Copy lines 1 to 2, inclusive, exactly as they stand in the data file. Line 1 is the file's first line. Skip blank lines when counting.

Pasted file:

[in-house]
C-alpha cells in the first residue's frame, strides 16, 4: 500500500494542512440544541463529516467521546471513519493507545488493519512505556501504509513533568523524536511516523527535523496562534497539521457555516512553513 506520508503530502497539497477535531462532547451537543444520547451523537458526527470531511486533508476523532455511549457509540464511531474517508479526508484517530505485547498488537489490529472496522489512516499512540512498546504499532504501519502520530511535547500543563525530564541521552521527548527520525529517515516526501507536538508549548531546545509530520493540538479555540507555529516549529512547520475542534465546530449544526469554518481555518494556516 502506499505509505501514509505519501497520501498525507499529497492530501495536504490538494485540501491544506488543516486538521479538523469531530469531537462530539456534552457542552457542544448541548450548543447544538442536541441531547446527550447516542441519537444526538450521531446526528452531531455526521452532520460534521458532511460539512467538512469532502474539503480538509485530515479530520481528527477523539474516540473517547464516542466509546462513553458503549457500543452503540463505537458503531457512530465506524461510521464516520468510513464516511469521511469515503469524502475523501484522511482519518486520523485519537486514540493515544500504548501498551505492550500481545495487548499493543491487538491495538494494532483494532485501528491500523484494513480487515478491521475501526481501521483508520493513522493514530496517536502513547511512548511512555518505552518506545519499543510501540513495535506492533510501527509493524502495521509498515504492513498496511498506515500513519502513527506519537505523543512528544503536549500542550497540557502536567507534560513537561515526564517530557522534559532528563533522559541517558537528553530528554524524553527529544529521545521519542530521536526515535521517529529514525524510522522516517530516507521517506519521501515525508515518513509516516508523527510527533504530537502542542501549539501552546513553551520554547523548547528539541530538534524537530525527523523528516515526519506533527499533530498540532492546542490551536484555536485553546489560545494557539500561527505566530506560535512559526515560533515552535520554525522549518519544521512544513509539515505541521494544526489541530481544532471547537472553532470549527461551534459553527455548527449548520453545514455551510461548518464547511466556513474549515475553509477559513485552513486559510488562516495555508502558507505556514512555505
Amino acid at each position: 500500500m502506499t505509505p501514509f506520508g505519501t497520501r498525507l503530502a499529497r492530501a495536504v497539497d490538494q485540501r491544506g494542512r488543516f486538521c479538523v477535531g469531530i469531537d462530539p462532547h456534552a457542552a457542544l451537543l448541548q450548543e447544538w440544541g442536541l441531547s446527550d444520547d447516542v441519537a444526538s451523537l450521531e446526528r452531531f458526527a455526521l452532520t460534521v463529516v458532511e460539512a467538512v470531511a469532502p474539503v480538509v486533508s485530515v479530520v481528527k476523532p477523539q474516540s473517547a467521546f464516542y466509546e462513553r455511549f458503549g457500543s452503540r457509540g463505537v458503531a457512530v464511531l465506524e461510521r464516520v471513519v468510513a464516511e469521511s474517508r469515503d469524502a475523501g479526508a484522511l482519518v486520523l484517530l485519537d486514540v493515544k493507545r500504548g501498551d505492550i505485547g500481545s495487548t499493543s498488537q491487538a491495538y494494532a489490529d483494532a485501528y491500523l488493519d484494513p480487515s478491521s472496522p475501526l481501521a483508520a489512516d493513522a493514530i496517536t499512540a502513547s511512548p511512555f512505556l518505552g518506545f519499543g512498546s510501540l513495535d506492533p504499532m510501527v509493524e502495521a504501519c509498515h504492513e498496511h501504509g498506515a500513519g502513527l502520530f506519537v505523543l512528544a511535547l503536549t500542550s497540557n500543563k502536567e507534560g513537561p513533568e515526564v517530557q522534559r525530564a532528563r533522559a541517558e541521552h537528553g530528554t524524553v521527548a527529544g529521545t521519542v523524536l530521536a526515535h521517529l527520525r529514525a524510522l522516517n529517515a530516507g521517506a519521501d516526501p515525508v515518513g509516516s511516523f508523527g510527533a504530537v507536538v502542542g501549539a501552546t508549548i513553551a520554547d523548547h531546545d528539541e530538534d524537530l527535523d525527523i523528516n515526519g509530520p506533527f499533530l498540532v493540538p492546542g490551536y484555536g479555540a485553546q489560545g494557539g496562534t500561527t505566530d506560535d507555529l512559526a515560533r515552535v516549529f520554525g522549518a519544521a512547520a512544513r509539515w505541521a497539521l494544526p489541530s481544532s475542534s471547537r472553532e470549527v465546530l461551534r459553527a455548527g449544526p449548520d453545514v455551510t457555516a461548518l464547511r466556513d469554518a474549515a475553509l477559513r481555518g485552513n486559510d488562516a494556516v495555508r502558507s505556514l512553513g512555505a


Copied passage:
[in-house]
C-alpha cells in the first residue's frame, strides 16, 4: 500500500494542512440544541463529516467521546471513519493507545488493519512505556501504509513533568523524536511516523527535523496562534497539521457555516512553513 506520508503530502497539497477535531462532547451537543444520547451523537458526527470531511486533508476523532455511549457509540464511531474517508479526508484517530505485547498488537489490529472496522489512516499512540512498546504499532504501519502520530511535547500543563525530564541521552521527548527520525529517515516526501507536538508549548531546545509530520493540538479555540507555529516549529512547520475542534465546530449544526469554518481555518494556516 502506499505509505501514509505519501497520501498525507499529497492530501495536504490538494485540501491544506488543516486538521479538523469531530469531537462530539456534552457542552457542544448541548450548543447544538442536541441531547446527550447516542441519537444526538450521531446526528452531531455526521452532520460534521458532511460539512467538512469532502474539503480538509485530515479530520481528527477523539474516540473517547464516542466509546462513553458503549457500543452503540463505537458503531457512530465506524461510521464516520468510513464516511469521511469515503469524502475523501484522511482519518486520523485519537486514540493515544500504548501498551505492550500481545495487548499493543491487538491495538494494532483494532485501528491500523484494513480487515478491521475501526481501521483508520493513522493514530496517536502513547511512548511512555518505552518506545519499543510501540513495535506492533510501527509493524502495521509498515504492513498496511498506515500513519502513527506519537505523543512528544503536549500542550497540557502536567507534560513537561515526564517530557522534559532528563533522559541517558537528553530528554524524553527529544529521545521519542530521536526515535521517529529514525524510522522516517530516507521517506519521501515525508515518513509516516508523527510527533504530537502542542501549539501552546513553551520554547523548547528539541530538534524537530525527523523528516515526519506533527499533530498540532492546542490551536484555536485553546489560545494557539500561527505566530506560535512559526515560533515552535520554525522549518519544521512544513509539515505541521494544526489541530481544532471547537472553532470549527461551534459553527455548527449548520453545514455551510461548518464547511466556513474549515475553509477559513485552513486559510488562516495555508502558507505556514512555505